When a person is suffering from a coughing-fit, two ways of assisting them will, occur to almost anybody. Offer them a drink of water or slap them helpfully on the back. Step didn't have any water to offer, so he chose the second means of alleviation. Slapped the tormented one between the shoulder-blades: but just once, not several times, and not nearly forcefully enough to do any good. "You're under arrest," he said desultorily, "come on."

The concealing handkerchief dropped—this time all the way to the ground. "What for? What're you talking about?"

"For two murders and an arson," drawled the wearied Step. "I'm talking about you. And don't be afraid to laugh right out. No need to muffle it with your handkerchief and try to change it into a cough any more. That was what gave you away to me. When you've been smoking marihuana, you've just gotta laugh or else—. But watching fires isn't the right place to do your laughing. And if it had been real coughing, you wouldn't have stayed around where the smoke irritated you that much. Now show me where you dropped the gun before you came back here to watch, and then we'll get in a taxi. I wouldn't ask my feet to carry me another step tonight."



His prisoner bayed uncontrollably with mirth, then panted: "I never was in that building in my life—" Writhed convulsively.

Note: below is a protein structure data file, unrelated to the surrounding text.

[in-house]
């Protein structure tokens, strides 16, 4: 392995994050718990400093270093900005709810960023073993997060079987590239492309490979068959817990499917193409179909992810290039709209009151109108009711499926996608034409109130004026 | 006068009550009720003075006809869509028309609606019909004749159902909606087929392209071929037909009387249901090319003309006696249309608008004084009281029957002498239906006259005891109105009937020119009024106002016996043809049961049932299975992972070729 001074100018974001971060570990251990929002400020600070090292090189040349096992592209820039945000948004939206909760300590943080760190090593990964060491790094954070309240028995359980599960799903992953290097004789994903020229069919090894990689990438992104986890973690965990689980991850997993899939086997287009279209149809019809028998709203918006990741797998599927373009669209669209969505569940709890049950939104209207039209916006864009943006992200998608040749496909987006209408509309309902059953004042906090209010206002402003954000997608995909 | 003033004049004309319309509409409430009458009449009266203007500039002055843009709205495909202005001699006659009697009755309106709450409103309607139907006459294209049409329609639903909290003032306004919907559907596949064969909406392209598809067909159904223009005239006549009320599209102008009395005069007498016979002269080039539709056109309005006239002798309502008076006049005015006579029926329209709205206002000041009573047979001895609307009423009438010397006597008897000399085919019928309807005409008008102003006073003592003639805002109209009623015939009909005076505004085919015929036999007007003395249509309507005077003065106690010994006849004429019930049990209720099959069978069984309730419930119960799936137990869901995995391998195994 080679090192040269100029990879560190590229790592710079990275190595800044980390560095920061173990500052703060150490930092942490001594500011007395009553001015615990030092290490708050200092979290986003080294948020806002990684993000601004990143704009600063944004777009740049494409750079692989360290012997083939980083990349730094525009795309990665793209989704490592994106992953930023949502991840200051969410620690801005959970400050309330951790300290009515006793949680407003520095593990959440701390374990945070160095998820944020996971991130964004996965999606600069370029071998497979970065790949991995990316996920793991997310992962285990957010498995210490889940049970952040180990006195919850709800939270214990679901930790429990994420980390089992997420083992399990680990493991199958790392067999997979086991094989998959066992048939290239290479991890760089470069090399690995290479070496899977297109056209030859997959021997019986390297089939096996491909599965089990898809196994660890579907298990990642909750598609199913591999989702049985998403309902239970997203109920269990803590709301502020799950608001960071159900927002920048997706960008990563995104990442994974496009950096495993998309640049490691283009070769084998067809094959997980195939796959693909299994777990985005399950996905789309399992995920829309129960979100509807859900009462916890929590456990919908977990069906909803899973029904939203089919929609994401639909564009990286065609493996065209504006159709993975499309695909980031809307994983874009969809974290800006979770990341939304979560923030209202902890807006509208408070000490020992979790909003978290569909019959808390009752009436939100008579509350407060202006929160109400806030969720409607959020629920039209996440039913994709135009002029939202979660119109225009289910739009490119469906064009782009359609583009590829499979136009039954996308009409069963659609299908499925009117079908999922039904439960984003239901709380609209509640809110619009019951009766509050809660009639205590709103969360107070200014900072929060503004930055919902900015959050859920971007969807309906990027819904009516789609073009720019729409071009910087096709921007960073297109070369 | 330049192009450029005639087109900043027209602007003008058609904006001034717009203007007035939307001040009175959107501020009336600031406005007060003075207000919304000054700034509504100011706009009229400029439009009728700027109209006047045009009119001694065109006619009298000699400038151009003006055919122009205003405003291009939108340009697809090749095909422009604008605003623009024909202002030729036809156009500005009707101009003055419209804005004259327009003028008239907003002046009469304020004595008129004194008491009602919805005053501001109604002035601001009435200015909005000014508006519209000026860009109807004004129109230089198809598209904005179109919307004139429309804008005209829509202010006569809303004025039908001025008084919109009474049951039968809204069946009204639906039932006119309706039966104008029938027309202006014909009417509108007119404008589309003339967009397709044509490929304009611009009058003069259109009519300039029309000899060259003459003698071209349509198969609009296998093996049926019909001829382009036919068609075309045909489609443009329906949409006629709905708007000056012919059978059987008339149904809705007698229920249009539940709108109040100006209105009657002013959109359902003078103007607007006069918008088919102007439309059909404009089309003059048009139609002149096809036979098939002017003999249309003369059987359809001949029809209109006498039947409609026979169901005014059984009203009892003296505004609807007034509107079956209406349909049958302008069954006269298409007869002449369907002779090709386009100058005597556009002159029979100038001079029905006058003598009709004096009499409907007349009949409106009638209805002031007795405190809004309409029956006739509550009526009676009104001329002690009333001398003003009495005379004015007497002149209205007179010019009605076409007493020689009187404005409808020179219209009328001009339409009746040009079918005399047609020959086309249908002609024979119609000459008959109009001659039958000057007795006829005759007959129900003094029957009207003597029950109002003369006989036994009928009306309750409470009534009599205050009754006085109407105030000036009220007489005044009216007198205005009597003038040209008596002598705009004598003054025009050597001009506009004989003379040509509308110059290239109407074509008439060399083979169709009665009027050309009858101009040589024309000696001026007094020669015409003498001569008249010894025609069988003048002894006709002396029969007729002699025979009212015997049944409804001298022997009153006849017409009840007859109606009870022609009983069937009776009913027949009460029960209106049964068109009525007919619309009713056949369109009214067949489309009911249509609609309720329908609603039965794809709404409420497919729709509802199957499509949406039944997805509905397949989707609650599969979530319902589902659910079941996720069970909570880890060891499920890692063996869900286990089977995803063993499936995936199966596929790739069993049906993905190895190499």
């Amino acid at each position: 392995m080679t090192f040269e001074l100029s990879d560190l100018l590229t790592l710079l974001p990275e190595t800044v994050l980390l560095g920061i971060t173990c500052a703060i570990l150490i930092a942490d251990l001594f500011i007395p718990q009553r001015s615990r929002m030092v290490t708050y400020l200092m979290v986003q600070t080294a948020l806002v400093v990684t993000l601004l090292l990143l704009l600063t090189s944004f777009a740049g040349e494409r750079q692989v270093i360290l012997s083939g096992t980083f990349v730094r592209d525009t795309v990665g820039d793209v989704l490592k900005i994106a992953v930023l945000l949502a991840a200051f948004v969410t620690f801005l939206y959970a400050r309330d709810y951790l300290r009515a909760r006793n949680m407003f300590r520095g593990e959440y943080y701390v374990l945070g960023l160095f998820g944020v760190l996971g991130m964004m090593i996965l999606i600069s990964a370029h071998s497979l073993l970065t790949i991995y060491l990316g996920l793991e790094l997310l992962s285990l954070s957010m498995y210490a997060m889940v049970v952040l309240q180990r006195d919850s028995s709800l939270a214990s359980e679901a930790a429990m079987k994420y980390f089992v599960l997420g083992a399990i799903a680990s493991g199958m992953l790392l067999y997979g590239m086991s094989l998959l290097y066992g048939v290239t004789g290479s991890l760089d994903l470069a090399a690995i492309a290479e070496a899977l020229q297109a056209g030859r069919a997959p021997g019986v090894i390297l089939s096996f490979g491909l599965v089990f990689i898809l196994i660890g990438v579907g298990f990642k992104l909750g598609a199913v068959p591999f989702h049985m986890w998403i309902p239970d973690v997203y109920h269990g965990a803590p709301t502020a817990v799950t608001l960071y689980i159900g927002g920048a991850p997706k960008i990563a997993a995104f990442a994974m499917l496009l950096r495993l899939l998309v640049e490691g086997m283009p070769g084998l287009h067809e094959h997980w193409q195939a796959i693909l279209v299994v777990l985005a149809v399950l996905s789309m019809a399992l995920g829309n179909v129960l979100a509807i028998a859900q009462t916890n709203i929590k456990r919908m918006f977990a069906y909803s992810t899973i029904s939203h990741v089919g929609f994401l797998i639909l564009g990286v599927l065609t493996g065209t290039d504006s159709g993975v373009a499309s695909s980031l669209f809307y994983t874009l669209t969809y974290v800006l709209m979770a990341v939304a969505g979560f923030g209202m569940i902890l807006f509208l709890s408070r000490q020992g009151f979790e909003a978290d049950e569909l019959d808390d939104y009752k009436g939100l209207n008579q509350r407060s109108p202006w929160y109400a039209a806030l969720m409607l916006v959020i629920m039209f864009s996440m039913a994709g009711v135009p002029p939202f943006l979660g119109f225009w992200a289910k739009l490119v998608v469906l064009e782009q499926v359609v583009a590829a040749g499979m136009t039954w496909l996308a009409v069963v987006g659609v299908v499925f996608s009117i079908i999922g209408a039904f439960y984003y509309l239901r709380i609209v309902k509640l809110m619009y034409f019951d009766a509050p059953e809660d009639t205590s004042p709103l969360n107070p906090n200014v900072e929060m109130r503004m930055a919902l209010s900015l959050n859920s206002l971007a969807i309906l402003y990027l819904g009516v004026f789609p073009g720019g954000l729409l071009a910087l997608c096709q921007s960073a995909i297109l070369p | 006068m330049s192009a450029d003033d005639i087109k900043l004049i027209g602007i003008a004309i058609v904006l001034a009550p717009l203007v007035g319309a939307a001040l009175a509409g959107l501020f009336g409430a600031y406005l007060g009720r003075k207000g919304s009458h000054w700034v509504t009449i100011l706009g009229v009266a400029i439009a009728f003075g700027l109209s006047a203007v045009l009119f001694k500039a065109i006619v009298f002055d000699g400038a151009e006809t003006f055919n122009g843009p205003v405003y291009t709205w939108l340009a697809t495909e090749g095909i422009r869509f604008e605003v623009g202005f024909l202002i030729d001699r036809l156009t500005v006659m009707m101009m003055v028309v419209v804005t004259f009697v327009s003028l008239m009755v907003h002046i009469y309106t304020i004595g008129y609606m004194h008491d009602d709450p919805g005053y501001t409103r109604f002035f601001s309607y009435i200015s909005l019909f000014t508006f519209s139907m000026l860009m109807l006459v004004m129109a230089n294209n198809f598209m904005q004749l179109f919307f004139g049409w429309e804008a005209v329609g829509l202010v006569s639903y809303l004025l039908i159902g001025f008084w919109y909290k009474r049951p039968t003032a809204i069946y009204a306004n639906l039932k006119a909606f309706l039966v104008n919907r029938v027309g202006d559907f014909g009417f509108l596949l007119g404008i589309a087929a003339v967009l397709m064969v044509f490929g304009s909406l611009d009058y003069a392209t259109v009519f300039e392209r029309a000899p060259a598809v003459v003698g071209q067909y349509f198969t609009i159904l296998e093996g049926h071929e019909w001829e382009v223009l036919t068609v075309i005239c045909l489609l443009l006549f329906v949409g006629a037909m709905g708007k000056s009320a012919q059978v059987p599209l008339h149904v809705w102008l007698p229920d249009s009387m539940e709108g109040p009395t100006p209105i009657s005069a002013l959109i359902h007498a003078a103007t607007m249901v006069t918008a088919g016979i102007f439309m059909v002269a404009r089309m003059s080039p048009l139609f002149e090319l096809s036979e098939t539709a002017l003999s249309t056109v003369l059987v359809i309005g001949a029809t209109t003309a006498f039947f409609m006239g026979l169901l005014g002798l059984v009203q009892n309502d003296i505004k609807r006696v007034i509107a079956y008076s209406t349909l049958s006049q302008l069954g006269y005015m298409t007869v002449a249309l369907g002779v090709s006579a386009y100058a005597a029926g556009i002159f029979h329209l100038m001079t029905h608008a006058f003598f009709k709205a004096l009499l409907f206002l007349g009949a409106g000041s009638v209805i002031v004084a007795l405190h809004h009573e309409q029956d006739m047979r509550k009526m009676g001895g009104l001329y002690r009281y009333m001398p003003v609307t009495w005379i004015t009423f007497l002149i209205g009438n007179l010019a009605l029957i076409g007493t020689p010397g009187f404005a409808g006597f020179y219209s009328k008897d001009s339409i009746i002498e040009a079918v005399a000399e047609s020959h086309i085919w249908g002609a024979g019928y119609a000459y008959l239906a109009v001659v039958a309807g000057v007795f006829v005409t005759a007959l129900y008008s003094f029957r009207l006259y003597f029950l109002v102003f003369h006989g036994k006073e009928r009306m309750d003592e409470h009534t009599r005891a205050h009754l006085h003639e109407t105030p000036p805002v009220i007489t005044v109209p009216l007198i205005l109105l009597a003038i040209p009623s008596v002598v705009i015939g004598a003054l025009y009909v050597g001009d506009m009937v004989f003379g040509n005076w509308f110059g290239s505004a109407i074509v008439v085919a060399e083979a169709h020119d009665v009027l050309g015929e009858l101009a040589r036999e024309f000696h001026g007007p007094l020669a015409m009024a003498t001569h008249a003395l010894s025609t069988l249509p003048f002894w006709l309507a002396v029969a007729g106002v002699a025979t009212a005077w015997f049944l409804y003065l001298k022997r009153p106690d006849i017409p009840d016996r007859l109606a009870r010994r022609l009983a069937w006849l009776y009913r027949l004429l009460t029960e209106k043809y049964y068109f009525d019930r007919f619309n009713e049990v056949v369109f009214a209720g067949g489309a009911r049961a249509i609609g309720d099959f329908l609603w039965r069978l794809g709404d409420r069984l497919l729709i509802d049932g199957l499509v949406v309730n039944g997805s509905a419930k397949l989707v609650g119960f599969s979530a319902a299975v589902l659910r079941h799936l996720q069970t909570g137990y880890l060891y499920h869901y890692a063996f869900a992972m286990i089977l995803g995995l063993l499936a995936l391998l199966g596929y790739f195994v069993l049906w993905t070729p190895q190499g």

"I saw you," said Step, pushing him slowly before him through the crowd, "through the window from an 'El' train as I was going by." He knew the soporific effect the drug was likely to have, its blunting of the judgment. "She came to us and told us she was afraid of this happening to her, asked for protection, and we been giving it to her. Did you think you could get away with it?"

"Then what'd she rat on Plucky at his trial for? She knew what to expect. He sent out word—"

"Oh, that vice trial. And she was one of the witnesses? I see." Step slammed the door of the cab on the two of them. "Thanks for telling me; now I know who she was, who you are, and why it was done. There is something to be said for marihuana after all. Not much, but maybe just a little."

When he stepped out of the cab with his handcuffed quarry at the foot of the Franklin Street station four blocks away, he directed the driver: "Now sound your horn till they come down off of up there." And when they did, his mates found Inspector Stephen Lively seated upon the bottom step of the station-stairs, his prisoner at his side.

"Fellas," he said apologetically, "this is the guy. And if I gotta go up there again to the top, I wonder could you two make a saddle with your hands and hoist me between you. I'm just plumb tuckered out!"





[The end of Death in the Air by Cornell Woolrich (as Cornell George Hopley-Woolrich)]